U.S.D.A. acts to boost current-year sugar supplies

by Ron Sterk
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The net effect should boost sugar supplies by 200,000 tons.

WASHINGTON — The U.S. Department of Agriculture on May 17 said it increased the current-year (2015-16 ending Sept. 30) domestic sugar Overall Allotment Quantity (O.A.Q.), reassigned some projected surplus domestic sugar marketing allotments and reassigned part of the surplus cane sugar marketing allotment to raw cane sugar imports.

“Based on the projections in the May 10, 2016, World Agricultural Supply and Demand Estimates (WASDE) report, U.S.D.A. took this action as required by the farm bill in order to maintain an adequate sugar supply in an uncertain market,” the U.S.D.A. said. “This uncertainty is in part due to inaction on G.E. (genetically engineered) labeling legislation and lack of consumer information about genetic technology.”

The U.S.D.A. added that it “recognizes that America’s beet sugar producers have made significant investments in a strong 2016 crop, but they continue to face uncertainty.”

The U.S.D.A. reassigned 500,000 short tons, raw value, of cane sector domestic supply shortfall to imports. Of that amount, 300,000 tons were reassigned to imports already expected to enter the United States; 140,000 tons to an increase in the U.S. raw sugar tariff-rate quota (T.R.Q.) from World Trade Organization quota holders; and 60,000 tons to sugar expected to be imported from Mexico.

The net effect of the U.S.D.A.’s actions is about a 200,000-ton increase in total sugar supplies from previous domestic allotments and import quotas.

The U.S.D.A. requested the U.S. Department of Commerce to increase the 2015-16 sugar export limit for Mexico by 60,000 tons, under provisions of the Agreement Suspending the Countervailing Duty Investigation on Sugar from Mexico signed Dec. 19, 2014. The additional sugar must have polarity of less than 99.2 degrees (thus not be refined sugar) “to ensure that this is the type of sugar for which there is an increasing demand in the U.S. market, and which also requires further processing,” the U.S.D.A. said.

Under the suspension agreement, the U.S.D.A. is required to maintain the U.S. ending stocks-to-use ratio at a minimum 13.5% by adjusting imports from Mexico after accounting for other supply and use estimates. The ratio in the May 10 WASDE was 14.2%. The 200,000-ton increase just announced would potentially boost the ratio to 15.9%, assuming other inputs are not changed.

The overall 2015-16 U.S. raw sugar T.R.Q. now is 1,371,497 tons, up from 1,231,497 tons previously, the U.S.D.A. said. The Office of the U.S. Trade Representative allocates the increase among supplying countries. Raw cane under the T.R.Q. must be accompanied by a certificate of quota eligibility and may be entered by Sept. 30, 2016.

The 2015-16 O.A.Q. was increased to 10,200,000 tons from 10,093,750 tons initially as the result of an increase in estimated domestic human sugar consumption to 12 million tonnes in the May WASDE. The sugar program requires the U.S.D.A. to quarterly adjust the domestic O.A.Q. so that it is not less than 85% of domestic human sugar consumption for the crop year, and to allocate 45.65% of the O.A.Q. to cane sugar and 54.35% to beet sugar.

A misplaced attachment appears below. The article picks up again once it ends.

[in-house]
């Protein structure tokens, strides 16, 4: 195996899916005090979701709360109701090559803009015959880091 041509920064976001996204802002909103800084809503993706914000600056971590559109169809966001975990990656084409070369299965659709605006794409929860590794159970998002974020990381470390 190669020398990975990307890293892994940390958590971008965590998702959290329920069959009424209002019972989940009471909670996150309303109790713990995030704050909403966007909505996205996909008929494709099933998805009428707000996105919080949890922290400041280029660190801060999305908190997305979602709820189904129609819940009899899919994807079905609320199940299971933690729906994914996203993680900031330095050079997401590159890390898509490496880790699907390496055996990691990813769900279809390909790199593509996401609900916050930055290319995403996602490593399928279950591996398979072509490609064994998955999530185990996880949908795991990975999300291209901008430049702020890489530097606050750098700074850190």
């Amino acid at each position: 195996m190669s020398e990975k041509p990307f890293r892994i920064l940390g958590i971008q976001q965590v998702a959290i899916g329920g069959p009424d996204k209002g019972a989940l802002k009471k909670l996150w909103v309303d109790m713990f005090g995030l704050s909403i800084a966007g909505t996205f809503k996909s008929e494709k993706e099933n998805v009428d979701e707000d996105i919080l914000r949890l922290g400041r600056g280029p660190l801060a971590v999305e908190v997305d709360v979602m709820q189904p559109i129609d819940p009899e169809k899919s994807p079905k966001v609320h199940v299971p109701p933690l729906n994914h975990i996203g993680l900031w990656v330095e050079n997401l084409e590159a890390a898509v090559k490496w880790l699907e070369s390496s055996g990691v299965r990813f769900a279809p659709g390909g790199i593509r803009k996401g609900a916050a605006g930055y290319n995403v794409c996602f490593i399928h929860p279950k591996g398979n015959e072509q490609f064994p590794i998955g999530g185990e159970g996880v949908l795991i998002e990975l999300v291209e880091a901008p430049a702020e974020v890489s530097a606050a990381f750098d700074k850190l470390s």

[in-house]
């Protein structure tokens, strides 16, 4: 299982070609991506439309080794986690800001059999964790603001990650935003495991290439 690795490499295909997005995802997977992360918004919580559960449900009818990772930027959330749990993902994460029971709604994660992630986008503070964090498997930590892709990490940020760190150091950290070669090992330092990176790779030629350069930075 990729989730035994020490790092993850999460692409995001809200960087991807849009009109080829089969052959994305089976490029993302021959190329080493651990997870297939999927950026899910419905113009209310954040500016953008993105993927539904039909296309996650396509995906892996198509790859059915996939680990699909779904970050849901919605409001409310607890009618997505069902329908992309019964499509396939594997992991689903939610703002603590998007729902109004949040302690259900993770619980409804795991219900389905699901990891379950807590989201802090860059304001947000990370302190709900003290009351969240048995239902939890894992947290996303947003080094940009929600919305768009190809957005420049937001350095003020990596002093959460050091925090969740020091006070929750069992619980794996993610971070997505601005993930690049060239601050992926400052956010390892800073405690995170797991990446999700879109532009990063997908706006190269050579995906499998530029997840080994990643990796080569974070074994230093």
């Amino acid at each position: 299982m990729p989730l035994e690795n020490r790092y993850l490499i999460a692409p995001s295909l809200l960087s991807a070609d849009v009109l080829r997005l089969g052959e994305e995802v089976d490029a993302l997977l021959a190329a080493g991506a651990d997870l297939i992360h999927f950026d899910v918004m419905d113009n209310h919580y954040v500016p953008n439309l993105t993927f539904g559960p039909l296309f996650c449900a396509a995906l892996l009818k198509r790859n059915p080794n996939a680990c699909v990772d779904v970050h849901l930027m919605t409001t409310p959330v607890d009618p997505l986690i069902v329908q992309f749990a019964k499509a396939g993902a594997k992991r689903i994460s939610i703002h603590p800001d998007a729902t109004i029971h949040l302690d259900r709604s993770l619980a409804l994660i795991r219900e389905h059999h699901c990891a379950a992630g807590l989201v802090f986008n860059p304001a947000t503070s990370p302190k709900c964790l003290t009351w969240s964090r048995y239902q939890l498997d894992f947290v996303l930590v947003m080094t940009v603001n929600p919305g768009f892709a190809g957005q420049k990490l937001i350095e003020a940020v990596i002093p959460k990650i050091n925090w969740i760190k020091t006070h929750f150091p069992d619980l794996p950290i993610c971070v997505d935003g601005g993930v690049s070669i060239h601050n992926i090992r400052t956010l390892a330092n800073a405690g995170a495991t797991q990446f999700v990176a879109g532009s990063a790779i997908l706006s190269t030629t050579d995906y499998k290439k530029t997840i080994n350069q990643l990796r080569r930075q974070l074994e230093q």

“Per sugar program provisions, U.S.D.A. reassigned cane allocation from two cane processors in Florida with surplus to another Florida cane processor that needed more allocation to market its higher-than-expected raw sugar supply,” the U.S.D.A. said. “Since this action did not eliminate the overall cane sector surplus allotment, 500,000 tons is reassigned from domestic cane sugar allocations to raw cane sugar imports.”

The U.S.D.A. also reassigned beet sugar allocations from certain beet processors to those that lacked adequate refined beet sugar supply to other processors that needed more allocation to market their sugar, resulting in no surplus beet allotment to reassign to raw cane imports.

While sugar users and some cane refiners who depend on imported raw cane supply had asked the U.S.D.A. to boost raw cane imports, there also was concern from the beet sector that such action could push beet sugar processors into forfeitures because of already-weaker beet sugar prices and larger supplies relative to cane sugar. The increase in the O.A.Q. and T.R.Q. along with the various reallocations should preclude such forfeitures, even if some in the industry maintained sugar supplies were adequate prior to the U.S.D.A.’s actions.

The U.S.D.A. on May 5 raised the 2015-16 specialty sugar T.R.Q. by 22,046 tons to “accommodate increased U.S. demand for organic sugar and other specialty sugars.” The additional sugar may enter the United States beginning May 9.

Also on May 5, the U.S.D.A. set the initial 2016-17 (beginning Oct. 1, 2016) raw cane sugar T.R.Q. at 1,231,497 tons, the minimum required under W.T.O. agreements and unchanged from the initial 2015-16 T.R.Q.  

A bipartisan group of 45 members of the U.S. Senate and the House of Representatives in a May 5 letter urged the U.S.D.A. to immediately allow an increase in the raw sugar T.R.Q. “to make adequate sugar supplies available in the United States at reasonable prices.”
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